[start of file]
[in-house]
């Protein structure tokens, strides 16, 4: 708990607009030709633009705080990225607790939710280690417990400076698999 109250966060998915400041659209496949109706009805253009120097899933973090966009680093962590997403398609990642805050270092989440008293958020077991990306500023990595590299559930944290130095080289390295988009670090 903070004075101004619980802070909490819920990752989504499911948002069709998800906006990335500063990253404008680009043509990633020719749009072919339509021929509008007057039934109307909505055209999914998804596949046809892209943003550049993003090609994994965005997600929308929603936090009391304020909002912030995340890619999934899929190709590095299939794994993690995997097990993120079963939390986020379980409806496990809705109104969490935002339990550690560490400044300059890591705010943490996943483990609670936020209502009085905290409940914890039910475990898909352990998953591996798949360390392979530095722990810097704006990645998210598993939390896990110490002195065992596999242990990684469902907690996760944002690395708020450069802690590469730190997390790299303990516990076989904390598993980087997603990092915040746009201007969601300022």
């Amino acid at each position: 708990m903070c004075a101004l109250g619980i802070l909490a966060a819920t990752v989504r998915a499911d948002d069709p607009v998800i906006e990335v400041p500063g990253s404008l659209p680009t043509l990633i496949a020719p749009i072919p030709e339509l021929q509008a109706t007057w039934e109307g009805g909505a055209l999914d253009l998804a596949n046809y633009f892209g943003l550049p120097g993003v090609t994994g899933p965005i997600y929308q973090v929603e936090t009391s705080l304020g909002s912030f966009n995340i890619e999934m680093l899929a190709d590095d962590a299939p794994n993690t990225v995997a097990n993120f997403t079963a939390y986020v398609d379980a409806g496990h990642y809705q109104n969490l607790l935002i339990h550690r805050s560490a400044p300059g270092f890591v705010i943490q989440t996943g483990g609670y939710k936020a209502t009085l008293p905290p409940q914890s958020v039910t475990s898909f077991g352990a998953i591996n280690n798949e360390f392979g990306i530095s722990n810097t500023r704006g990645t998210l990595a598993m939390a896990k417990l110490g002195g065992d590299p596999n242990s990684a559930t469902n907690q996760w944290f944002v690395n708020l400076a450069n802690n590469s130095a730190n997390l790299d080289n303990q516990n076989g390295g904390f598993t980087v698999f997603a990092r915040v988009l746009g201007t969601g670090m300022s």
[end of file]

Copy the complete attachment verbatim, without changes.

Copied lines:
[in-house]
């Protein structure tokens, strides 16, 4: 708990607009030709633009705080990225607790939710280690417990400076698999 109250966060998915400041659209496949109706009805253009120097899933973090966009680093962590997403398609990642805050270092989440008293958020077991990306500023990595590299559930944290130095080289390295988009670090 903070004075101004619980802070909490819920990752989504499911948002069709998800906006990335500063990253404008680009043509990633020719749009072919339509021929509008007057039934109307909505055209999914998804596949046809892209943003550049993003090609994994965005997600929308929603936090009391304020909002912030995340890619999934899929190709590095299939794994993690995997097990993120079963939390986020379980409806496990809705109104969490935002339990550690560490400044300059890591705010943490996943483990609670936020209502009085905290409940914890039910475990898909352990998953591996798949360390392979530095722990810097704006990645998210598993939390896990110490002195065992596999242990990684469902907690996760944002690395708020450069802690590469730190997390790299303990516990076989904390598993980087997603990092915040746009201007969601300022």
């Amino acid at each position: 708990m903070c004075a101004l109250g619980i802070l909490a966060a819920t990752v989504r998915a499911d948002d069709p607009v998800i906006e990335v400041p500063g990253s404008l659209p680009t043509l990633i496949a020719p749009i072919p030709e339509l021929q509008a109706t007057w039934e109307g009805g909505a055209l999914d253009l998804a596949n046809y633009f892209g943003l550049p120097g993003v090609t994994g899933p965005i997600y929308q973090v929603e936090t009391s705080l304020g909002s912030f966009n995340i890619e999934m680093l899929a190709d590095d962590a299939p794994n993690t990225v995997a097990n993120f997403t079963a939390y986020v398609d379980a409806g496990h990642y809705q109104n969490l607790l935002i339990h550690r805050s560490a400044p300059g270092f890591v705010i943490q989440t996943g483990g609670y939710k936020a209502t009085l008293p905290p409940q914890s958020v039910t475990s898909f077991g352990a998953i591996n280690n798949e360390f392979g990306i530095s722990n810097t500023r704006g990645t998210l990595a598993m939390a896990k417990l110490g002195g065992d590299p596999n242990s990684a559930t469902n907690q996760w944290f944002v690395n708020l400076a450069n802690n590469s130095a730190n997390l790299d080289n303990q516990n076989g390295g904390f598993t980087v698999f997603a990092r915040v988009l746009g201007t969601g670090m300022s």